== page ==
“She handled immaculately in the rough stuff, and the Whitlock rod steering was a joy. As a vehicle for rapid open water crossings she would be very hard to beat”, said MBY when we got behind the wheel in 1973, although we did rather scathingly refer to it as “far from being a genuine all weather cruising boat for there is no protection for the helmsman.” Weren’t people supposed to be made of sterner stuff in the olden days?
LOA: 32ft 3in (9.8m)
Beam: 9ft 9in (3.0m)
Draught: 2ft 10in (0.9m)
Displacement: 6.5 tonnes
Fuel capacity: 416 litres
Engines: Twin Perkins Sabre M300TI 260hp diesel
Contact: Bucklers Hard Yacht Brokers
Fleur de Lys 52
Civil engineer J.E. Dagless was a keen motor cruising man who, in the late 1950s, felt that there was a gap in the market for a seaworthy 50ft cruiser. He also felt that traditional boat yards of the time were inefficient and that series production would allow him to build high-quality boats more cost-effectively.
So in 1958 he hired East Coast naval architect J. Francis Jones as a design consultant and set to work building himself a boat. It was well received, including a favourable review by MBY in 1959, so he started production of Fleur De Lys cruisers, naming them after a town in France he’d visited. The first was a 52, but he created a range up to 95ft, building them eight at a time in a modern factory in Cambridgeshire.
Drop down from the raised wheelhouse and you’ll find a comfortable lounge. Head down again for a large dinette, galley, heads and forward cabin with twin bunks. Back aft is a third cabin with bunk beds and the master cabin, modified from the original twin singles either side to a single and a double (part of an extensive refit). There’s even a bathroom back here with a proper bath in it!
Sweeping teak decks, teak-capped rails and fabulous wooden skylights waft you straight back to a different era. The spacious aft deck is a genuine delight with a hard top from which canopies can be hung for all-year-round boating.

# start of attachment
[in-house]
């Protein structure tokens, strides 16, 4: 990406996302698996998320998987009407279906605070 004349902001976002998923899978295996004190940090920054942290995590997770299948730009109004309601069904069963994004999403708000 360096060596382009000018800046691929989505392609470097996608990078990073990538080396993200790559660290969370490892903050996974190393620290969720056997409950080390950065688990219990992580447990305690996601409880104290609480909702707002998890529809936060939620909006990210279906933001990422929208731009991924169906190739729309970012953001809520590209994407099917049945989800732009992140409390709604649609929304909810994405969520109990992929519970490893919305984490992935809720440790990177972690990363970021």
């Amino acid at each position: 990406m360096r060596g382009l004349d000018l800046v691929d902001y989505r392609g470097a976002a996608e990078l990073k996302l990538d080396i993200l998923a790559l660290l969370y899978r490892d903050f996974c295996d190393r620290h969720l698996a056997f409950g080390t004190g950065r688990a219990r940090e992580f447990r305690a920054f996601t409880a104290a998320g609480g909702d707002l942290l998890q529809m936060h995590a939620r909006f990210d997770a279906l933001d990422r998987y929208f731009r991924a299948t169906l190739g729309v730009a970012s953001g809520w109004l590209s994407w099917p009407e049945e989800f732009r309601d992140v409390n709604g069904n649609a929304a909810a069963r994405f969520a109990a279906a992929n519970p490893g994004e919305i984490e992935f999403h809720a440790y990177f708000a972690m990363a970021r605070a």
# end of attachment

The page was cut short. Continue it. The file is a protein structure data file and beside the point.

Twin Perkins 6354 diesels give a steady 8 knot cruise; 10 knots flat out, which is entirely in keeping for a gentleman’s motor yacht. Leave racing about to the riff raff.
It’s a 40-tonne boat, so progress should be statesman-like, and without too much unseemly rolling, thanks to the Vosper Mini Fin hydraulic stabilisers. Plenty of planning is needed for berthing given the sheer momentum. Powering into a berth and then dialling up a fistful of astern is likely to end in tears, so take it slowly and practise carefully.
LOA: 52ft 6in (16.0m)
Beam: 15ft 6in (4.7m)
Draught: 5ft 6in (1.7m)
Displacement: 40 tonnes
Fuel capacity: 2,000 litres
Engines: Perkins 6354 120hp diesels
Contact: Wooden Ships
Nelson can date its roots right back to 1864 when Sir John Thornycroft built his first steam launch on the River Thames. Two years later his father bought riverside ground and John I Thornycroft and Company was born. He made a name for himself in fast launches and built the first torpedo boat for the Royal Navy.
By the time the yard moved to Southampton in 1904 it was known worldwide for its fast naval craft. It was his grandson, Peter Thornycroft, who started Keith, Nelson & Company Ltd in the 1950s and TT Boat designs in the 1960s.
The first Nelson as we know it was a wooden 29-footer built for Leopold de Rothschild in 1959 so that he could commute between his home on the Beaulieu river and the Royal Yacht Squadron at Cowes. The legend was born.
It’s interesting that all of these British thoroughbreds have aft cabin configurations. In this case an ensuite cabin with two single berths. Ahead of the wheelhouse, steps drop down to a dinette (convertible to a double berth) opposite the galley and heads, and vee berths in the fore cabin, which also convert to a double.
A boat that you are on, rather than in, when outside and a very easy one to move around. The flat deck over the aft cabin features an external helm position, steps either side drop down to low wide side decks that make mooring a cinch.
Re-engined in 2016 with a pair of Beta 220hp turbo diesels, she’ll push on to 20 knots or more, with a fast cruise speed in the high teens.
Seakeeping is what it’s all about for this boat, with a semi displacement heavy weather hull moulded by Halmatic. It’s a tried and tested formula beloved of pilots, coastguards and anyone else who needs to go to sea and cover ground fast, irrespective of conditions. A deep keel provides peerless directional stability as well as protecting the sterngear should the boat touch bottom.
LOA: 41ft 0in (12.5m)
Beam: 12ft 0in (3.7m)
Draught: 3ft 3in (1.0m)
Displacement: 11 tonnes
Fuel capacity: 1,363 litres
Engines: Twin Beta 220hp diesel
Contact: James Dickens Marine